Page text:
It’s characterised by three dimensions:
- feelings of energy depletion or exhaustion
- increased mental distance from your job or feelings of negativism or cynicism related to your job
- reduced professional efficacy.
2017, the Stevenson Farmer Review found that 300,000 people with
long-term mental health problems lose their jobs each year. Strikingly,
this is more than those with physical illnesses. Last year, the CIPD
found that two fifths of businesses saw an increase in stress-related
It’s clear that it makes commercial sense for employers
to value their employees’ mental welfare. The annual cost of poor mental
health to employers is estimated to be between £33 billion and £42
billion, with the estimated cost to the economy as a whole resulting
from lost output being between £74 billion and £99 billion per year.
part, this is linked to the culture of presenteeism that is becoming
increasingly prevalent, as employees do not feel they can take time off
for their mental health. As a result, senior leaders are being urged to
invest in management training and take steps to ensure their employees
are effectively supervised.
These problems are
also intrinsically linked to the effect of technology on how and when
people work. The pervasive use of ‘always on’ technology (such as work
emails on our phones) means that employees can be immediately available
to colleagues and clients. This makes it increasingly difficult to
disconnect and contributes to the shifting culture around our approach
to work. The consequence is a ‘work-life blur’ rather than a ‘work-life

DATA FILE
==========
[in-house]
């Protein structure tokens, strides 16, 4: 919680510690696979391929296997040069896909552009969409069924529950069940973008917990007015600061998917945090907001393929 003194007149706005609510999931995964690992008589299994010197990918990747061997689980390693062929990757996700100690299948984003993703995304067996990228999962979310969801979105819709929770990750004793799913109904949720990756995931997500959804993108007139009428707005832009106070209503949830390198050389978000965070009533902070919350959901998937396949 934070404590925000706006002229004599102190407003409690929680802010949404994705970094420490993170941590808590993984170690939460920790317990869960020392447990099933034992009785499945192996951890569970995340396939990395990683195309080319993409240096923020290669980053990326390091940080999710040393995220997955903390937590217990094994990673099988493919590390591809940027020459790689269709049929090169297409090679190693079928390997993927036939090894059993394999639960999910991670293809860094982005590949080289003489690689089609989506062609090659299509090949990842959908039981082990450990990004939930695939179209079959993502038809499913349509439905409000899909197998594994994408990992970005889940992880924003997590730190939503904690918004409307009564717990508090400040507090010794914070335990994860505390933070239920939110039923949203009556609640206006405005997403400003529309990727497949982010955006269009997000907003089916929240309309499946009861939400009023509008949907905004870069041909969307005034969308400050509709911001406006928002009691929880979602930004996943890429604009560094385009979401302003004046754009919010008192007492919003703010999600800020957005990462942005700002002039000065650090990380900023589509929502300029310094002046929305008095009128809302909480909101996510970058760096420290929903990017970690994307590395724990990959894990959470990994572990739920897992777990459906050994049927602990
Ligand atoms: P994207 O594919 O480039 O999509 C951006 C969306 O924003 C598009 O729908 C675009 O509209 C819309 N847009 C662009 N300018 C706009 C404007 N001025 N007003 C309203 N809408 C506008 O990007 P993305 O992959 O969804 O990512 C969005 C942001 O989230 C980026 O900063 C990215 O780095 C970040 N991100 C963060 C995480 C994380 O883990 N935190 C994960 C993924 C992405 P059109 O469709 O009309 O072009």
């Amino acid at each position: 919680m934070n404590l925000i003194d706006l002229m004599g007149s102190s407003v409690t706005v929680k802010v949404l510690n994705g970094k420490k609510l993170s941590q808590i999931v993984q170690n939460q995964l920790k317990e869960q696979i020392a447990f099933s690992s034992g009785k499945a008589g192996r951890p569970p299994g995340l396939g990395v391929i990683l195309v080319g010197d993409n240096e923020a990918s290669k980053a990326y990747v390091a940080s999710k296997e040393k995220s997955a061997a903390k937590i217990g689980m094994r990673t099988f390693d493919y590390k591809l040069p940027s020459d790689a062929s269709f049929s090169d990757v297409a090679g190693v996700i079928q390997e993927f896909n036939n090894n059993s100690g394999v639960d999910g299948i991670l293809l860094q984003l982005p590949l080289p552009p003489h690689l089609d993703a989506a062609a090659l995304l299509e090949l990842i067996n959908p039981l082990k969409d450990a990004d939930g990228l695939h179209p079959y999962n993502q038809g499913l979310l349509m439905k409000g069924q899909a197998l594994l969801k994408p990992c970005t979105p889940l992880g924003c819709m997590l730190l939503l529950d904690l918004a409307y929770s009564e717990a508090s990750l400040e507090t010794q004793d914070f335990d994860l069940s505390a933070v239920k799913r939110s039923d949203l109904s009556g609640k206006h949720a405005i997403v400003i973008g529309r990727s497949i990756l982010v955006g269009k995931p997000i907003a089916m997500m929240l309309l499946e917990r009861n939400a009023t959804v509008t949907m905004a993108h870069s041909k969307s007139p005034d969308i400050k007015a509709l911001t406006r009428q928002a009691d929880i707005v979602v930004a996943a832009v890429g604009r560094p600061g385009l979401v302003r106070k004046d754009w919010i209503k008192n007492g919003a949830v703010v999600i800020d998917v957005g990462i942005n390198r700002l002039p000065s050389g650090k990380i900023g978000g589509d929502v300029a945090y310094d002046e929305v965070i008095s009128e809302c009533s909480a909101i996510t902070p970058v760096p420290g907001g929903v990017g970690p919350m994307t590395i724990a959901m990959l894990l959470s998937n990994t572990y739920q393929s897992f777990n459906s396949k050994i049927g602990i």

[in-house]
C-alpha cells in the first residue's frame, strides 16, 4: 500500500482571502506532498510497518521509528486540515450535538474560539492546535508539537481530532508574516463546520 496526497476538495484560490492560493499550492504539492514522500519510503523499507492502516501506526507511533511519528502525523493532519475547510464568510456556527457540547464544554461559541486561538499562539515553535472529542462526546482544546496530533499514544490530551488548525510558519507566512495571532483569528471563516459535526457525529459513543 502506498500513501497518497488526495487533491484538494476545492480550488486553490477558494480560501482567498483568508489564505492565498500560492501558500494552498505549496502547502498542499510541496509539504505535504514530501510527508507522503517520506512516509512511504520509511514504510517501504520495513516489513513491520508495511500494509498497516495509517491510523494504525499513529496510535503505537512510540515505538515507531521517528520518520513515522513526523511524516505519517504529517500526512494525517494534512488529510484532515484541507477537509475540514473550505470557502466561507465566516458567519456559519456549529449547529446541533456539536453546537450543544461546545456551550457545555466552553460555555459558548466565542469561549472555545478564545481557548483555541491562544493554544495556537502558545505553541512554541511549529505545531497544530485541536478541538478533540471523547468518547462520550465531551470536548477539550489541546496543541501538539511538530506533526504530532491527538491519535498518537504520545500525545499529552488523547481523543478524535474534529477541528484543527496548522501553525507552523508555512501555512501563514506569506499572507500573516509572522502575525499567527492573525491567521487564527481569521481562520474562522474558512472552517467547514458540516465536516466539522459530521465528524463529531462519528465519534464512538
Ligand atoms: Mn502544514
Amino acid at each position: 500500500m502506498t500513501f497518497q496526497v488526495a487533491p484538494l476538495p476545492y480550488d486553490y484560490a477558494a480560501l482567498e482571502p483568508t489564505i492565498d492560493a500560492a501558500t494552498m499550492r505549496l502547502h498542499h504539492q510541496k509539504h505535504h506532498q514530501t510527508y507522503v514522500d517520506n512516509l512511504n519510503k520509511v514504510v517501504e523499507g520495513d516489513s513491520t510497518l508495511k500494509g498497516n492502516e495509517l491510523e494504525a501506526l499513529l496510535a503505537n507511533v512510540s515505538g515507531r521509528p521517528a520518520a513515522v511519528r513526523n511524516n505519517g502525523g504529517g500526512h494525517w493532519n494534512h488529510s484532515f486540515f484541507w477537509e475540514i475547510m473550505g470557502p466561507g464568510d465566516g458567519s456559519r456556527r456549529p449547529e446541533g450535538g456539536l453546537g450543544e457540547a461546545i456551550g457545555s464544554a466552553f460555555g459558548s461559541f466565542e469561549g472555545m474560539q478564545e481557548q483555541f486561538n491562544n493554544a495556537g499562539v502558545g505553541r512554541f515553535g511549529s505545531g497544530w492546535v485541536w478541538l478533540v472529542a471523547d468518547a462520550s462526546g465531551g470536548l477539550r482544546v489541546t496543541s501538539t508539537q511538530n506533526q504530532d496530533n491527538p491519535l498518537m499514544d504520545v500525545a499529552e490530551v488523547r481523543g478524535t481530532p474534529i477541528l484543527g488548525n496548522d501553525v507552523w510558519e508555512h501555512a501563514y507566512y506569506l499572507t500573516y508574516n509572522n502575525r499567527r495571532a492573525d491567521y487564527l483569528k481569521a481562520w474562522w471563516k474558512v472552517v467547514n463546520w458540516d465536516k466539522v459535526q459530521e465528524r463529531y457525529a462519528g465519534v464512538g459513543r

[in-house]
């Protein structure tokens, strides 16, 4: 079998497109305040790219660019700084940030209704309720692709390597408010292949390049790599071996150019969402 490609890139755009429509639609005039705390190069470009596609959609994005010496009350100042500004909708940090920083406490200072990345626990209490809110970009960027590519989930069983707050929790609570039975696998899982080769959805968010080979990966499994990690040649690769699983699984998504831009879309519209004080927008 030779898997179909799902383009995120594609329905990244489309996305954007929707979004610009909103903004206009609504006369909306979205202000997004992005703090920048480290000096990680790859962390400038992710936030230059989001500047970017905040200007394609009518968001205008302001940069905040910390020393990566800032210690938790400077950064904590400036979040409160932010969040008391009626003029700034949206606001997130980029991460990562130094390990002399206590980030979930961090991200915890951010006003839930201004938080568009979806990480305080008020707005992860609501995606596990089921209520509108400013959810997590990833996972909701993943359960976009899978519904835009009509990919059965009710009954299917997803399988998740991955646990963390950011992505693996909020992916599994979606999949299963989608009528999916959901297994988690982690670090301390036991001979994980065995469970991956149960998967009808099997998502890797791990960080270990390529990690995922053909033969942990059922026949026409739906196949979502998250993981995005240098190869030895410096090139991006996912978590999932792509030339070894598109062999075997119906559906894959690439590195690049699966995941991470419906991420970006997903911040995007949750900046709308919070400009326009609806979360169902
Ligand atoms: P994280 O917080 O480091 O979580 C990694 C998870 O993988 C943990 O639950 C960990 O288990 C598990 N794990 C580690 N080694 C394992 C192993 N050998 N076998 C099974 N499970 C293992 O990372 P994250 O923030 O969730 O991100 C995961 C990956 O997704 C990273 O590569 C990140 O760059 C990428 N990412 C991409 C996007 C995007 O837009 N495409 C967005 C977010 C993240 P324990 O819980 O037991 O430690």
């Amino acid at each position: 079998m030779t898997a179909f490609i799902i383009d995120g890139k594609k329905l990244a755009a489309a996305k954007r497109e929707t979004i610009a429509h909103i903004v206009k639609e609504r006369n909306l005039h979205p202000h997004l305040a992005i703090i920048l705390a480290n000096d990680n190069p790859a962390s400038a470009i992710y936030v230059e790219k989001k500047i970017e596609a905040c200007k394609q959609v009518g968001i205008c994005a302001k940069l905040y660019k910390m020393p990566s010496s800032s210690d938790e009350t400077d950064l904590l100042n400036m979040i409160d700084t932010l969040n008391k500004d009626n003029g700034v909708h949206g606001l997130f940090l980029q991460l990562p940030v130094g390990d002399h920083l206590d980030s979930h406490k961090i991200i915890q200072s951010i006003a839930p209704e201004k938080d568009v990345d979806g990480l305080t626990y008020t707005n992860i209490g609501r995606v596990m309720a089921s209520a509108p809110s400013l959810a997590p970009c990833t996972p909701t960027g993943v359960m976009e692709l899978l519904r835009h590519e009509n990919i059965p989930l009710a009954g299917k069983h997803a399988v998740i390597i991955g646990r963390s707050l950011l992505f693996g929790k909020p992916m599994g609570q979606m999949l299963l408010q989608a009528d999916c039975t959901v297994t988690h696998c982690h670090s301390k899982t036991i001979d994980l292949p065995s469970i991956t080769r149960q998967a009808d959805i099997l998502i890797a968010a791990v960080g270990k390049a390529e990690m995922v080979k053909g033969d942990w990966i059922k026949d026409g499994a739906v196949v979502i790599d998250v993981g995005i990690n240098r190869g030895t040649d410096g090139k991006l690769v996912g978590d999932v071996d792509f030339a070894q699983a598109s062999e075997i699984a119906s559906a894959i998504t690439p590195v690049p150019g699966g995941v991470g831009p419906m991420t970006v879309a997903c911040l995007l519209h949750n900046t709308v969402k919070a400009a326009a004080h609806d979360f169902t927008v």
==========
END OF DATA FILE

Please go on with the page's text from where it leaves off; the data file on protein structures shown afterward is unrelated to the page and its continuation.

balance’. To address this, many organisations are looking to their
flexible working policies and allowing their workforce greater freedom
to decide when and how they work, so that they can manage their own time
more effectively. It is reported that 40% of people would choose to
work flexibly over a pay rise.
Another widely reported cause of
work place stress at the moment is ‘Brexit anxiety’. It’s estimated that
a third of people feel Brexit has had a negative impact on their mental
health. With the UK’s departure date from the EU currently set for the
end of October 2019 and with the implications of Brexit on many of our
personal and professional lives still unclear, it’s surely no surprise
(whether you are for, against or still don’t know) that Brexit is a
considerable burden on the country’s minds.
While the stigma
around mental health has been eroded in recent years, the workplace is
still likely to be one of the last places that people want to talk about
sensitive issues or risk appearing vulnerable in front of colleagues.
The balance for employers to strike is addressing mental health problems
in the workplace in meaningful and proportionate ways, but without
being overly invasive. That can, of course, be easier said than done,
but there’s plenty of information available to employers and plenty of
organisations, such as Mind, who are willing to help.